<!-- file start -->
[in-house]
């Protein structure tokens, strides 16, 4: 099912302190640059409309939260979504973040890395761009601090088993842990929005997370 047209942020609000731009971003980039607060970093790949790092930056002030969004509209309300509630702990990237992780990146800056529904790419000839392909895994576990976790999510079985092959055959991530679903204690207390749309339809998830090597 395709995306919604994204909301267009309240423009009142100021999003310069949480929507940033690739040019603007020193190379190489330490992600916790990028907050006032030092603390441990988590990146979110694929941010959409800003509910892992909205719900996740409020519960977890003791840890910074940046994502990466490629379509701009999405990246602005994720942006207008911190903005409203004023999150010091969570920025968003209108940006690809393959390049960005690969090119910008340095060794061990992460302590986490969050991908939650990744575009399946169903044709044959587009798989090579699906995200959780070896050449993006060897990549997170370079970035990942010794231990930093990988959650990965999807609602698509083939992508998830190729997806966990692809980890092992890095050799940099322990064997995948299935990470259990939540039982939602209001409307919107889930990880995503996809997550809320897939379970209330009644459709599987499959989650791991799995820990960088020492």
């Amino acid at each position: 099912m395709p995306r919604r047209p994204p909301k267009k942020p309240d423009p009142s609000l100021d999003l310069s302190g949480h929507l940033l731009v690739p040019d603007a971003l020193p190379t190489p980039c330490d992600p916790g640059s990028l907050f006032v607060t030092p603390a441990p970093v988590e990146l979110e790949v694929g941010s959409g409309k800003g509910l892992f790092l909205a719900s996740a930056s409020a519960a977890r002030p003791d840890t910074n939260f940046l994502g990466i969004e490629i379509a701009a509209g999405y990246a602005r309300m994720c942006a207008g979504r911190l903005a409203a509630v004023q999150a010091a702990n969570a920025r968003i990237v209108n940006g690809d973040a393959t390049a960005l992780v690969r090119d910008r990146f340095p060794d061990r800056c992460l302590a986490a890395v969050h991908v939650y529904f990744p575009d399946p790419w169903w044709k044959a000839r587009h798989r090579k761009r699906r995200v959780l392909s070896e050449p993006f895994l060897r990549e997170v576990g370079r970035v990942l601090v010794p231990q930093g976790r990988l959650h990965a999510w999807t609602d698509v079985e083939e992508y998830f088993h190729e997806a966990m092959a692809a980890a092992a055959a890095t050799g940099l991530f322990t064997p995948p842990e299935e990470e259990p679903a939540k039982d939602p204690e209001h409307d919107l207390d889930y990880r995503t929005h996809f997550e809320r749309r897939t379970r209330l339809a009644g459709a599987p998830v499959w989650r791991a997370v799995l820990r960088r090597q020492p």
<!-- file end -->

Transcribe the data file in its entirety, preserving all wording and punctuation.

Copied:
[in-house]
């Protein structure tokens, strides 16, 4: 099912302190640059409309939260979504973040890395761009601090088993842990929005997370 047209942020609000731009971003980039607060970093790949790092930056002030969004509209309300509630702990990237992780990146800056529904790419000839392909895994576990976790999510079985092959055959991530679903204690207390749309339809998830090597 395709995306919604994204909301267009309240423009009142100021999003310069949480929507940033690739040019603007020193190379190489330490992600916790990028907050006032030092603390441990988590990146979110694929941010959409800003509910892992909205719900996740409020519960977890003791840890910074940046994502990466490629379509701009999405990246602005994720942006207008911190903005409203004023999150010091969570920025968003209108940006690809393959390049960005690969090119910008340095060794061990992460302590986490969050991908939650990744575009399946169903044709044959587009798989090579699906995200959780070896050449993006060897990549997170370079970035990942010794231990930093990988959650990965999807609602698509083939992508998830190729997806966990692809980890092992890095050799940099322990064997995948299935990470259990939540039982939602209001409307919107889930990880995503996809997550809320897939379970209330009644459709599987499959989650791991799995820990960088020492």
């Amino acid at each position: 099912m395709p995306r919604r047209p994204p909301k267009k942020p309240d423009p009142s609000l100021d999003l310069s302190g949480h929507l940033l731009v690739p040019d603007a971003l020193p190379t190489p980039c330490d992600p916790g640059s990028l907050f006032v607060t030092p603390a441990p970093v988590e990146l979110e790949v694929g941010s959409g409309k800003g509910l892992f790092l909205a719900s996740a930056s409020a519960a977890r002030p003791d840890t910074n939260f940046l994502g990466i969004e490629i379509a701009a509209g999405y990246a602005r309300m994720c942006a207008g979504r911190l903005a409203a509630v004023q999150a010091a702990n969570a920025r968003i990237v209108n940006g690809d973040a393959t390049a960005l992780v690969r090119d910008r990146f340095p060794d061990r800056c992460l302590a986490a890395v969050h991908v939650y529904f990744p575009d399946p790419w169903w044709k044959a000839r587009h798989r090579k761009r699906r995200v959780l392909s070896e050449p993006f895994l060897r990549e997170v576990g370079r970035v990942l601090v010794p231990q930093g976790r990988l959650h990965a999510w999807t609602d698509v079985e083939e992508y998830f088993h190729e997806a966990m092959a692809a980890a092992a055959a890095t050799g940099l991530f322990t064997p995948p842990e299935e990470e259990p679903a939540k039982d939602p204690e209001h409307d919107l207390d889930y990880r995503t929005h996809f997550e809320r749309r897939t379970r209330l339809a009644g459709a599987p998830v499959w989650r791991a997370v799995l820990r960088r090597q020492p």